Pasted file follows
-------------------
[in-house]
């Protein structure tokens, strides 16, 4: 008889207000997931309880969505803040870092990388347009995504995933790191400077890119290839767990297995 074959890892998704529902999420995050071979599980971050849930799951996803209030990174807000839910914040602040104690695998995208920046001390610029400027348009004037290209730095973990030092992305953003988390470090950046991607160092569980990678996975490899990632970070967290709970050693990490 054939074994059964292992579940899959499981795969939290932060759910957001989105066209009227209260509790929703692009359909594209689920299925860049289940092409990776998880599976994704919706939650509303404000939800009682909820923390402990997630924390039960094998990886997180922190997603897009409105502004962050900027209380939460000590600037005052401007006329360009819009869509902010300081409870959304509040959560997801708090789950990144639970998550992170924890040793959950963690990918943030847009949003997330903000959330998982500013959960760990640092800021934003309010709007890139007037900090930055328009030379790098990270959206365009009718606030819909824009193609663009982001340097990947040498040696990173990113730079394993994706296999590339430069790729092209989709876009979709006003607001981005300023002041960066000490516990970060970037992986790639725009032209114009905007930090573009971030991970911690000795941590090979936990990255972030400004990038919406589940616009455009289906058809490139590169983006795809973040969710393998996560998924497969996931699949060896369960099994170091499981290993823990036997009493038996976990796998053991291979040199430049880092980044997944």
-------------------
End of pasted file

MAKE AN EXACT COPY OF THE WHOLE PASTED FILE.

[in-house]
């Protein structure tokens, strides 16, 4: 008889207000997931309880969505803040870092990388347009995504995933790191400077890119290839767990297995 074959890892998704529902999420995050071979599980971050849930799951996803209030990174807000839910914040602040104690695998995208920046001390610029400027348009004037290209730095973990030092992305953003988390470090950046991607160092569980990678996975490899990632970070967290709970050693990490 054939074994059964292992579940899959499981795969939290932060759910957001989105066209009227209260509790929703692009359909594209689920299925860049289940092409990776998880599976994704919706939650509303404000939800009682909820923390402990997630924390039960094998990886997180922190997603897009409105502004962050900027209380939460000590600037005052401007006329360009819009869509902010300081409870959304509040959560997801708090789950990144639970998550992170924890040793959950963690990918943030847009949003997330903000959330998982500013959960760990640092800021934003309010709007890139007037900090930055328009030379790098990270959206365009009718606030819909824009193609663009982001340097990947040498040696990173990113730079394993994706296999590339430069790729092209989709876009979709006003607001981005300023002041960066000490516990970060970037992986790639725009032209114009905007930090573009971030991970911690000795941590090979936990990255972030400004990038919406589940616009455009289906058809490139590169983006795809973040969710393998996560998924497969996931699949060896369960099994170091499981290993823990036997009493038996976990796998053991291979040199430049880092980044997944």